SpaceX to raise bar for space tourism with Inspiration4 launch

SpaceX plans to reach new heights, literally, for space tourism Wednesday by launching the Inspiration4 mission from Florida — the first all-private spaceflight to orbit the Earth. Two men and ... Read more »

Next generation of Orion spacecraft in production for future Artemis missions

Over the next decade, NASA’s Orion spacecraft will carry astronauts during Artemis missions to the Moon to help prepare for human missions to Mars. Work on the spacecraft for Artemis ... Read more »

Orbit MPT30-Ku 12" Airborne SATCOM Terminal receives Intelsat FlexAir for government qualification

Orbit Communication Systems Ltd. reports that the Orbit MPT-30-Ku multi-purpose terminal (MPT) has received full qualification for use with the Intelsat FlexAir for Government service offering. FlexAir is a global ... Read more »

The beach is back: French Riviera marsh ditches seawalls for sand

To save one of the last wetlands on the French Riviera from rising sea levels, conservationists have taken the unusual step of removing its protective seawalls. Instead, they have let ... Read more »

Hughes and OneWeb announce agreements for low earth Orbit satellite service in US and India

Hughes Network Systems, LLC (HUGHES), an innovator in satellite and multi-transport technologies and networks for 50 years, and OneWeb, the low Earth orbit satellite communications company, has announced that they ... Read more »

Groundbreaking technique yields important new details on possible 'fifth force'

A group of researchers have used a groundbreaking new technique to reveal previously unrecognized properties of technologically crucial silicon crystals and uncovered new information about an important subatomic particle and ... Read more »

Dates set for Space Station change of command as Franco-German relations awarded Media prize

The dates have been set for ESA astronaut Thomas Pesquet’s upcoming command of the International Space Station, as ESA astronaut Matthias Maurer prepares to join him on board. Thomas, who ... Read more »

Allen Coral Atlas completes map of the world's coral reefs using satellite imagery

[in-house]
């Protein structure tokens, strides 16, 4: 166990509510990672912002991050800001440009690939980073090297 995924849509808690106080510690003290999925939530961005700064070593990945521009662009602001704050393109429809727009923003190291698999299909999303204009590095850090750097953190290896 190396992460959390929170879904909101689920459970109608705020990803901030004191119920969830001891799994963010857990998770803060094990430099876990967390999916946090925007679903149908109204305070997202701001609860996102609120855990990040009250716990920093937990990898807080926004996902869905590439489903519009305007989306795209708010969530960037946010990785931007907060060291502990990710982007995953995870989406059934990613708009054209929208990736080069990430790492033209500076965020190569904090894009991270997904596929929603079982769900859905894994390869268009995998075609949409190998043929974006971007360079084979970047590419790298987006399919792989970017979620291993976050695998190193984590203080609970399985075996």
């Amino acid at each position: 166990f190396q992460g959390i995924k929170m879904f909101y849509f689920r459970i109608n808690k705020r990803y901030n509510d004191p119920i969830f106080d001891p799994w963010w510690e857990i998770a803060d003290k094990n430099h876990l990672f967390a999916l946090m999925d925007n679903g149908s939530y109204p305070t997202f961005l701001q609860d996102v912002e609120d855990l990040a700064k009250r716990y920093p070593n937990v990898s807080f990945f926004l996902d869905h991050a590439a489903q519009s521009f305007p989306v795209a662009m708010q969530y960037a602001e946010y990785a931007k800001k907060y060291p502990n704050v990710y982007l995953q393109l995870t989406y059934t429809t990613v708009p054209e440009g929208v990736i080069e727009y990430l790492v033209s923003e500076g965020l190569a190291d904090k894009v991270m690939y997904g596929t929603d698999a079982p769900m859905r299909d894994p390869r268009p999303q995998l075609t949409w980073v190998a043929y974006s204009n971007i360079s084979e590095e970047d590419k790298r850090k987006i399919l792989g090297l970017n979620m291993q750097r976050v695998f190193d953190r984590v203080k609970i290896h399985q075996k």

The Allen Coral Atlas partners has announced that after three years, 450+ research teams and counting, and two million satellite images, the habitat mapping of the world’s shallow coral reefs ... Read more »

Some coral reefs are keeping pace with ocean warming

Some coral communities are becoming more heat tolerant as ocean temperatures rise, offering hope for corals in a changing climate. After a series of marine heatwaves hit the Phoenix Islands ... Read more »

Researchers reveal a novel metal where electrons flow with fluid-like dynamics

A team of researchers from Boston College has created a new metallic specimen where the motion of electrons flows in the same way water flows in a pipe – fundamentally ... Read more »

Space junk traffic dangers to be tackled by first-of-its-kind research centre in UK

New ways of tackling the threat that space junk in our skies poses are being explored by University of Warwick scientists, as they pioneer new research that could help the ... Read more »

Milky Way is not homogeneous

In order to better understand the history and evolution of the Milky Way, astronomers are studying the composition of the gases and metals that make up an important part of ... Read more »

Safeguarding clean water for spaceflight missions

By all appearances, the universe beyond Earth is a vast, lonely, and sterile space. Yet, wherever humans may travel, an abundance of microbial life will follow. In a first study ... Read more »

China develops sustainable development satellite

The Chinese Academy of Sciences (CAS) has developed a satellite for pursuing sustainable development. The satellite, SDGSAT-1, has already passed the round-the-clock and multi-load coordinated observation. It is expected to ... Read more »

Space industry grapples with COVID-19-related oxygen fuel shortage

A pandemic-related shortage of a key rocket propellant, liquid oxygen, could force rocket launches to be postponed in coming months, possibly delaying important scientific and national defense missions, industry observers ... Read more »

Gaofen 5-02 satellite launched from Taiyuan

China launched the Gaofen 5-02 Earth-observation satellite on Tuesday morning at the Taiyuan Satellite Launch Center in Shanxi province, according to the China National Space Administration. The administration said the ... Read more »

Largest virtual universe free for anyone to explore

Forget about online games that promise you a “whole world” to explore. An international team of researchers has generated an entire virtual UNIVERSE, and made it freely available on the ... Read more »

Laser solid-phase synthesis of single atom catalysts

Laser fabrication of nanoparticles offers a powerful and flexible alternative to the purely chemical approaches. In recent years, laser synthesized precious metal nanoparticles are becoming increasingly important in catalysis due ... Read more »

Kleos secures A$12.6 million to grow constellation

Kleos Space S.A, a space-powered Radio Frequency Reconnaissance data-as-a- service (DaaS) company, has secured A$12.6 million (equivalent to 9.3 million USD) from new and existing institutional and sophisticated investors in ... Read more »

Eutelsat completes OneWeb equity investment

Eutelsat Communications confirms the closing of its $550m equity investment in OneWeb announced on April 27, 2021. Subject to completion of the subsequently announced investments in OneWeb by Bharti and ... Read more »